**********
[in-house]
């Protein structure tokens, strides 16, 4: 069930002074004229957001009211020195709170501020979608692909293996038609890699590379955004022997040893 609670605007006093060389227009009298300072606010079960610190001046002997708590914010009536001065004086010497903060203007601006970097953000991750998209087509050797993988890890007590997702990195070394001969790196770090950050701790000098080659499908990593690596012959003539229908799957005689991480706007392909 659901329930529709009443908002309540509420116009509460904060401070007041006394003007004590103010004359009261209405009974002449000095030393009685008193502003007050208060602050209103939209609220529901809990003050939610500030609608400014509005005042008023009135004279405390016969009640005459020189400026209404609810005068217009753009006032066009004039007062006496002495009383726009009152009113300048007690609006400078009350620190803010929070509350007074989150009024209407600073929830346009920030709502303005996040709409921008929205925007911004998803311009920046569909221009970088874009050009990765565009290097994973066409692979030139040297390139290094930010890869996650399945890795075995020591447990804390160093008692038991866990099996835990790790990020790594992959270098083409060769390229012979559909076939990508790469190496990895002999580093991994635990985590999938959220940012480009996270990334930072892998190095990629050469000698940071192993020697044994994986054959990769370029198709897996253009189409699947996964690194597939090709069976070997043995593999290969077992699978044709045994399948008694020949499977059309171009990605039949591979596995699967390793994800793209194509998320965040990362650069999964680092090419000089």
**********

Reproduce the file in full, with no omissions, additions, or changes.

[in-house]
């Protein structure tokens, strides 16, 4: 069930002074004229957001009211020195709170501020979608692909293996038609890699590379955004022997040893 609670605007006093060389227009009298300072606010079960610190001046002997708590914010009536001065004086010497903060203007601006970097953000991750998209087509050797993988890890007590997702990195070394001969790196770090950050701790000098080659499908990593690596012959003539229908799957005689991480706007392909 659901329930529709009443908002309540509420116009509460904060401070007041006394003007004590103010004359009261209405009974002449000095030393009685008193502003007050208060602050209103939209609220529901809990003050939610500030609608400014509005005042008023009135004279405390016969009640005459020189400026209404609810005068217009753009006032066009004039007062006496002495009383726009009152009113300048007690609006400078009350620190803010929070509350007074989150009024209407600073929830346009920030709502303005996040709409921008929205925007911004998803311009920046569909221009970088874009050009990765565009290097994973066409692979030139040297390139290094930010890869996650399945890795075995020591447990804390160093008692038991866990099996835990790790990020790594992959270098083409060769390229012979559909076939990508790469190496990895002999580093991994635990985590999938959220940012480009996270990334930072892998190095990629050469000698940071192993020697044994994986054959990769370029198709897996253009189409699947996964690194597939090709069976070997043995593999290969077992699978044709045994399948008694020949499977059309171009990605039949591979596995699967390793994800793209194509998320965040990362650069999964680092090419000089």